Avoid websites that provide pirated material like bittorrent sites. Do not open an email attachment from somebody, or a company that you do not know. Do not click on a link in an unsolicited email. Always hover over a link (especially one with a URL shortener) before you click to see where the link is really taking you. If you must download a file from the Internet, an email, an FTP site, a file-sharing service, etc., scan it before you run it. A good anti-virus software will do that automatically, but make sure it is being done.

Backup your files (and… BACKUP YOUR FILES!)

This is the most important tip we can give you.  If you have a backup of your data (documents, pictures, music and videos etc.) then you can do a re-install of Windows or MacOS and copy your backed-up data into the correct place again.  This means that you can recover from a virus or malware disaster more quickly.  There are a lot of cloud based backup services available (Microsoft OneDrive, DropBox, Box and Google Drive to name a few) and most of these will give you a free account and free storage that you can use to copy your data to.

For more information about backing up your data, there’s some good information from the QuickandDirtyTips blog.

Windows 10…… Should I?


We’re coming to the end of the free offer period from Microsoft.

Should you partake of their free offer and get Windows 10 onto your desktop or laptop?

There are many reasons to take the free offer and update to Windows 10 – least of which is the ability to downgrade and keep your free digital entitlement license if you decide you don’t want it after all – as long as you haven’t run disk cleanup and it’s less than a month since the upgrade to Windows 10 (

Windows 10 is the upgrade that Windows 8 should have been.  A proper working Start menu that combines the traditional ‘Desktop’ menu from Windows 7 combined with the ‘Metro Block’ interface from Windows 8 just for tablet users – and a pure tablet mode for those user that liked the ‘Metro’ blocky menu (and there surely aren’t many of those going around!)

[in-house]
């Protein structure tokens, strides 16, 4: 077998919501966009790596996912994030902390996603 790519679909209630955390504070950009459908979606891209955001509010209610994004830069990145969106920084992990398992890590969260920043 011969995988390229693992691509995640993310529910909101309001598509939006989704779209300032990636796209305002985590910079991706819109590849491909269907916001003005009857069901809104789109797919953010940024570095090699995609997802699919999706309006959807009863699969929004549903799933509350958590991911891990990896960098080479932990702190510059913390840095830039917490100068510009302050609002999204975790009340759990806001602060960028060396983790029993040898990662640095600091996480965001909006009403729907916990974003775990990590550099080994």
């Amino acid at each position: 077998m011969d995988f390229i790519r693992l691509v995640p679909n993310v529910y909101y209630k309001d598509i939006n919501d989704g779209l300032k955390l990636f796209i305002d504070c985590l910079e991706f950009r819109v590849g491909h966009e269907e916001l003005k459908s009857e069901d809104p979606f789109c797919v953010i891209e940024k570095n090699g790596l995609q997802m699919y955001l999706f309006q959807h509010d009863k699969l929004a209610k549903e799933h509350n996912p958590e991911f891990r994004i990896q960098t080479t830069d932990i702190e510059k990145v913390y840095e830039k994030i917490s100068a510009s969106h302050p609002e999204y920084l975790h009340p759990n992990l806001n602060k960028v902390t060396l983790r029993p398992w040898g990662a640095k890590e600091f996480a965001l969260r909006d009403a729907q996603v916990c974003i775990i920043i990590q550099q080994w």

The upgrade itself is easy to do.  Look next to your clock on your desktop for the white Windows flag icon, click it and follow the instructions – just be sure that your machine (desktop or laptop) is powered up and plugged in, you have at least 8GB of hard disk space free – and that you have anywhere between 1-4 hours of your life to waste waiting on it downloading and installing.

Bear in mind that you’ll only see the flag icon to upgrade if you have a qualifying version of Windows installed:

  • Windows 7 Starter, Home Basic and Home premium versions will upgrade to Windows 10 Home
  • Windows 7 Professional and Ultimate will upgrade to Windows 10 Pro
  • Windows 8.1 Home will upgrade to Windows 10 Home
  • Windows 8.1 Pro & Pro for Students will upgrade to Windows 10 Pro
  • Windows Phone 8.1 will upgrade to Windows 10 Mobile (Check with your provider for upgrade availability)

The Pros

Windows 10 generally runs a lot more smoothly on most hardware – even with just 4GB of RAM (although 8GB is better).  If upgrading an older laptop, I would advise an upgrade to an SSD (Solid State Drive) from your old hard disk.

It has better hardware detection than previous versions of Windows (and indeed, the compatibility tester will tell you of any problems before the upgrade which is nice – thanks Microsoft!)

It’s a much nicer desktop – and will breathe fresh air into your old device

You’ll get the latest software technology for nada!